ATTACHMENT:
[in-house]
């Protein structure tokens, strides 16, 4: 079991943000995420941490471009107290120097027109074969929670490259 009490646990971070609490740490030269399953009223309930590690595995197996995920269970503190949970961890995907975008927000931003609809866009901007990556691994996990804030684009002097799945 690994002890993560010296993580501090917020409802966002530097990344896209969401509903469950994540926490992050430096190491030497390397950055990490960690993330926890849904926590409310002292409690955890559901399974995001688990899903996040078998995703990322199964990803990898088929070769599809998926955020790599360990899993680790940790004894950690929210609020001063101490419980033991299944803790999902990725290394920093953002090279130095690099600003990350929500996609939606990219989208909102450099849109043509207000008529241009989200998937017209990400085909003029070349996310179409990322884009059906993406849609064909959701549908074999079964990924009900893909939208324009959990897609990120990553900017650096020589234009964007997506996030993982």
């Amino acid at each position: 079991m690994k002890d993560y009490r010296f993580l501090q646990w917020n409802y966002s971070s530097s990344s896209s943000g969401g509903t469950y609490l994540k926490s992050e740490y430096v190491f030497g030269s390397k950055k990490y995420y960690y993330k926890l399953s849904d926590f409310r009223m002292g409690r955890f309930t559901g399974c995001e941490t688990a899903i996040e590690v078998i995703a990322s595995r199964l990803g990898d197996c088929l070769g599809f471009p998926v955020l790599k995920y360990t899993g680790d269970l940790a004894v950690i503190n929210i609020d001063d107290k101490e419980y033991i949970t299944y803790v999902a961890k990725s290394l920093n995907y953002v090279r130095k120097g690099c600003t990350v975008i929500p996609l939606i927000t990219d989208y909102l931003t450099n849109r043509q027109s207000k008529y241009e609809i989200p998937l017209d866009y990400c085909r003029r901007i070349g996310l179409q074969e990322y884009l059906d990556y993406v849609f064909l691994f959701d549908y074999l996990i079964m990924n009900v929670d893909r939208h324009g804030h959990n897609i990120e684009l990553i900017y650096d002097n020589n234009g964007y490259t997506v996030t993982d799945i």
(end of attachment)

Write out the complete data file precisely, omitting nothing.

[in-house]
């Protein structure tokens, strides 16, 4: 079991943000995420941490471009107290120097027109074969929670490259 009490646990971070609490740490030269399953009223309930590690595995197996995920269970503190949970961890995907975008927000931003609809866009901007990556691994996990804030684009002097799945 690994002890993560010296993580501090917020409802966002530097990344896209969401509903469950994540926490992050430096190491030497390397950055990490960690993330926890849904926590409310002292409690955890559901399974995001688990899903996040078998995703990322199964990803990898088929070769599809998926955020790599360990899993680790940790004894950690929210609020001063101490419980033991299944803790999902990725290394920093953002090279130095690099600003990350929500996609939606990219989208909102450099849109043509207000008529241009989200998937017209990400085909003029070349996310179409990322884009059906993406849609064909959701549908074999079964990924009900893909939208324009959990897609990120990553900017650096020589234009964007997506996030993982």
């Amino acid at each position: 079991m690994k002890d993560y009490r010296f993580l501090q646990w917020n409802y966002s971070s530097s990344s896209s943000g969401g509903t469950y609490l994540k926490s992050e740490y430096v190491f030497g030269s390397k950055k990490y995420y960690y993330k926890l399953s849904d926590f409310r009223m002292g409690r955890f309930t559901g399974c995001e941490t688990a899903i996040e590690v078998i995703a990322s595995r199964l990803g990898d197996c088929l070769g599809f471009p998926v955020l790599k995920y360990t899993g680790d269970l940790a004894v950690i503190n929210i609020d001063d107290k101490e419980y033991i949970t299944y803790v999902a961890k990725s290394l920093n995907y953002v090279r130095k120097g690099c600003t990350v975008i929500p996609l939606i927000t990219d989208y909102l931003t450099n849109r043509q027109s207000k008529y241009e609809i989200p998937l017209d866009y990400c085909r003029r901007i070349g996310l179409q074969e990322y884009l059906d990556y993406v849609f064909l691994f959701d549908y074999l996990i079964m990924n009900v929670d893909r939208h324009g804030h959990n897609i990120e684009l990553i900017y650096d002097n020589n234009g964007y490259t997506v996030t993982d799945i």